The gallery displays a range of objects, including examples of modern and contemporary visual art, portrait and landscape paintings, sculpture, paper works, photographs, and decorative art. It has two floors; the first floor is a temporary-exhibition gallery, and the ground floor displays objects from the permanent collection. Examples include the portrait of Joseph Banks by American artist Benjamin West, views of Lincoln by L. S. Lowry, and modern works by John Piper. The gallery's sculpture collections include a tree-ring sculpture by Edward Allington, and the decorative-arts collection contains ceramics, glass, silver enamel and jewellery. Paintings include portraits of unknown ladies.


The artworks and artefacts are as a result of the generosity of organisations and people over the past decade, and the museum is grateful to all those who have contributed. The collection of artworks and objects is guided by a collection-development strategy. The museum is always ready to discuss offers of donations. The fine-art collection has continued to grow along with the decorative-arts collection because of the contributions made through bequests, gifts, commissions, and purchases. Generous grants have led to the growth of the decorative-arts collection. Organisations and local people have assembled collections of watches, porcelain, and miniatures.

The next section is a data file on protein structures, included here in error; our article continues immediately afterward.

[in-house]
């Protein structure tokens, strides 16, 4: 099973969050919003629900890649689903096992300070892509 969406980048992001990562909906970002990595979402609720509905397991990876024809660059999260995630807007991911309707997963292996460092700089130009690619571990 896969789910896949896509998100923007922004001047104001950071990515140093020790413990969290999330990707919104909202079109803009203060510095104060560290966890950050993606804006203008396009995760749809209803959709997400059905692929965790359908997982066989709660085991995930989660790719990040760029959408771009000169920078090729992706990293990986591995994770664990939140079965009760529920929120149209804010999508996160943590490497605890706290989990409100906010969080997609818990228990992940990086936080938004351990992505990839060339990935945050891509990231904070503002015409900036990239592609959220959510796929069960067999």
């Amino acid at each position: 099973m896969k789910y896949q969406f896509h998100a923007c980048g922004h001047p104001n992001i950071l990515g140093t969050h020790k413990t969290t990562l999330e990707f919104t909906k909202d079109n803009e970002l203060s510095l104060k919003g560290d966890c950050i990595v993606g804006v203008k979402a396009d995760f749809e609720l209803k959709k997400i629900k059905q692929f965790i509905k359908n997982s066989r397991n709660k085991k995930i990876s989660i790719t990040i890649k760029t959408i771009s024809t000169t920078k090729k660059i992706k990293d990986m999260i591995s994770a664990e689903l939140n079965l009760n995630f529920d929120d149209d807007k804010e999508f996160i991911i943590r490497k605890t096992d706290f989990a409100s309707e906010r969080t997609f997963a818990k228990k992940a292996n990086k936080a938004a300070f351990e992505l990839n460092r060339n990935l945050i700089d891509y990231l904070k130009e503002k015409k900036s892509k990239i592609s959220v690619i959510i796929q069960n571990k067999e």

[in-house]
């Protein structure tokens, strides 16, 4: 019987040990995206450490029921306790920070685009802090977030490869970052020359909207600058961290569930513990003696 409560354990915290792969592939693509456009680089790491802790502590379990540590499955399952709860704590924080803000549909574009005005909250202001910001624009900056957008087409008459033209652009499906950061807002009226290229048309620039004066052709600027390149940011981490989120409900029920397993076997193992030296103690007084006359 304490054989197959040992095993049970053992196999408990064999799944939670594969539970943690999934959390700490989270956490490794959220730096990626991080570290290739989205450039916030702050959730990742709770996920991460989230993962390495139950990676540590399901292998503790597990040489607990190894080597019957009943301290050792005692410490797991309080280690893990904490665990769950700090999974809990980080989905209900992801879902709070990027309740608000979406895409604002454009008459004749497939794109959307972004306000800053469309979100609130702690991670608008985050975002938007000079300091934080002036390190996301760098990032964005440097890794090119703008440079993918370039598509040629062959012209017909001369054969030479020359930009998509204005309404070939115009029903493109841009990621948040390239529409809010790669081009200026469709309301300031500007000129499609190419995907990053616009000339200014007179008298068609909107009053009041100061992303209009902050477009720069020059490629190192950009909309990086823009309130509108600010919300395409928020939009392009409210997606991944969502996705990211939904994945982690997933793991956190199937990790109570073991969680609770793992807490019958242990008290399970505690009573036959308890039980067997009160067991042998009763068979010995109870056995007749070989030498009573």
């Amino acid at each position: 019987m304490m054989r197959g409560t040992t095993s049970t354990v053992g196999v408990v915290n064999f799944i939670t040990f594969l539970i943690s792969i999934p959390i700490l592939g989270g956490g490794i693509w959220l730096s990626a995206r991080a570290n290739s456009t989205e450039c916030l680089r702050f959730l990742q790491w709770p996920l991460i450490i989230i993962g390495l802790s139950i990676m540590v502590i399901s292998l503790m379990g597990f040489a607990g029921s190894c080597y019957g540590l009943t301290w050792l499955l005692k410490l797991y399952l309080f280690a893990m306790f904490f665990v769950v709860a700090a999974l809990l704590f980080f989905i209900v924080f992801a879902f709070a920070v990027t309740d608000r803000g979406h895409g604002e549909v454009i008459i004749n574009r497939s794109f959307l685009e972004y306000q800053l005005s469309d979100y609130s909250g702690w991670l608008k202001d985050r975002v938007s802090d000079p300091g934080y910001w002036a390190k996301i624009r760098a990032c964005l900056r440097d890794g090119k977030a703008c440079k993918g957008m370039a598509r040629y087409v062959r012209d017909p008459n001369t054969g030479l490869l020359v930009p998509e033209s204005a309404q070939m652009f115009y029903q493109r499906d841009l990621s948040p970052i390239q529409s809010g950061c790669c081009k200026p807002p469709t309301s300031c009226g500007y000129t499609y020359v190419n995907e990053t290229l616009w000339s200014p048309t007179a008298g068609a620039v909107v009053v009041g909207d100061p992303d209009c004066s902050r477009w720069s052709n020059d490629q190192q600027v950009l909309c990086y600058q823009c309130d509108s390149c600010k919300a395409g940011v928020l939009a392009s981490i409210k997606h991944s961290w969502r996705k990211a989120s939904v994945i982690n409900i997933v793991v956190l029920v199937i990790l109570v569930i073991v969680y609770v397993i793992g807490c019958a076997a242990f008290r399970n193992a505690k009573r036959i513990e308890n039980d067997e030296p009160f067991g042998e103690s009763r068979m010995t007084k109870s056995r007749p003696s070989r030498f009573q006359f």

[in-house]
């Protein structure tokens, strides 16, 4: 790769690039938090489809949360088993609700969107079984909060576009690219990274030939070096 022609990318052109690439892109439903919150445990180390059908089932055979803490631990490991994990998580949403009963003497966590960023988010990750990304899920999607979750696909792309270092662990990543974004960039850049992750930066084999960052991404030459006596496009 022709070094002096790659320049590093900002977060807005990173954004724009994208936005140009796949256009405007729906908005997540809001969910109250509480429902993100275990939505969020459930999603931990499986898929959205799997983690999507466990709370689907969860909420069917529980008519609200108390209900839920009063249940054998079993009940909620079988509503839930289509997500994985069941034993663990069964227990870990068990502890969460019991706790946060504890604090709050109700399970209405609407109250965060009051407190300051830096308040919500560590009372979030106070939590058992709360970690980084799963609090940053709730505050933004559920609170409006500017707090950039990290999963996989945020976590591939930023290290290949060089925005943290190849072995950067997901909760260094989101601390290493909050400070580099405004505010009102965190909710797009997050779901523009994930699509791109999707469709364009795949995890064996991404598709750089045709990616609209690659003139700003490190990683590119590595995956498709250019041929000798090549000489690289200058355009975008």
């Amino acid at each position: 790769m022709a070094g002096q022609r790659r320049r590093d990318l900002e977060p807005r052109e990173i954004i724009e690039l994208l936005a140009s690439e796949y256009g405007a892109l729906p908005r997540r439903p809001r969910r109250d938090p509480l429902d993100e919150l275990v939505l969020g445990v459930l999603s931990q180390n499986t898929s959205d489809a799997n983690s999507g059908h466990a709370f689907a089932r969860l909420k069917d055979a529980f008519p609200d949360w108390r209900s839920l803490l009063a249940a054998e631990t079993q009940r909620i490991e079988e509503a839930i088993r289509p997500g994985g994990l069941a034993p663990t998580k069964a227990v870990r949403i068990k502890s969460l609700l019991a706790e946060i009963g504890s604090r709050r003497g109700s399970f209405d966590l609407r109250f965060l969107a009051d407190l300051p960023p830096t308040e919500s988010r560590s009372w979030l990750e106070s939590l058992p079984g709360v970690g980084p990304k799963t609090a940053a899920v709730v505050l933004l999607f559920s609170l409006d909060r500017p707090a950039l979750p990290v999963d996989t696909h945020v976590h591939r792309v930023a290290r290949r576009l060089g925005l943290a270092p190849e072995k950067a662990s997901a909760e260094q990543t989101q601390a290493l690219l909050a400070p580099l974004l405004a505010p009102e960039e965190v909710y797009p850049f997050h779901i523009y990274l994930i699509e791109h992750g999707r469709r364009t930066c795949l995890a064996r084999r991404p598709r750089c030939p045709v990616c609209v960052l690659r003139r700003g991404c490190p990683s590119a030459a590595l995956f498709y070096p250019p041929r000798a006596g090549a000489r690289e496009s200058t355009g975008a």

The gallery is conducting an educational programme. The Museum Apprentice Activity offers children aged 5–11 art workshops during long school holidays or a half-term of Saturdays. Gallery staff also provide resources and professional services. Children with special educational needs and adults are also accepted by a dedicated course designer.

Archaeological-project archives

The museum has long been associated with the archaeological inquiry, research, and survey, and the Lincoln Archaeological Committee was the first organised body to study Lincoln's early history in 1945. Most of the early surveys, local investigations, and archaeological projects are carried out at this museum by universities, private researchers, and archaeological contractors. People with inquiries about archaeological fieldwork are asked to consult the Archeological Archives Deposition Guidelines, which contain the processes and requirements for depositing archaeological projects in the archives.

Modern and contemporary art programme

In 1946, the gallery founded a programme which invites contemporary artists and curators to showcase their work (including modern British art). Contemporary artists were invited to curate Arts Council Collection displays in 2013. Modern masters whose work was displayed the following year included Pablo Picasso, Andy Warhol, Henri Matisse, and Salvador Dalí.


Most support for the gallery has come from organisations who provide resources and funding for its activities. The contemporary-art programme received a significant financial contribution from the Arts Council England. Most of the permanent artworks have been purchased by a group of long-standing partners known as the Art Fund. Academic partners, such as Bishop Grosseteste University College Lincoln, have also helped to support the gallery's educational programme. The Arts Council supports the gallery's temporary collections.

Partial-closure proposals

In January 2019, proposals to use part of the gallery for celebrations (such as weddings) and move some of its collection to a neighbouring museum were criticised as making the art less accessible. According to a Lincolnshire County Council member, the proposals would help to reduce the council's heritage budget by about £750,000 per year.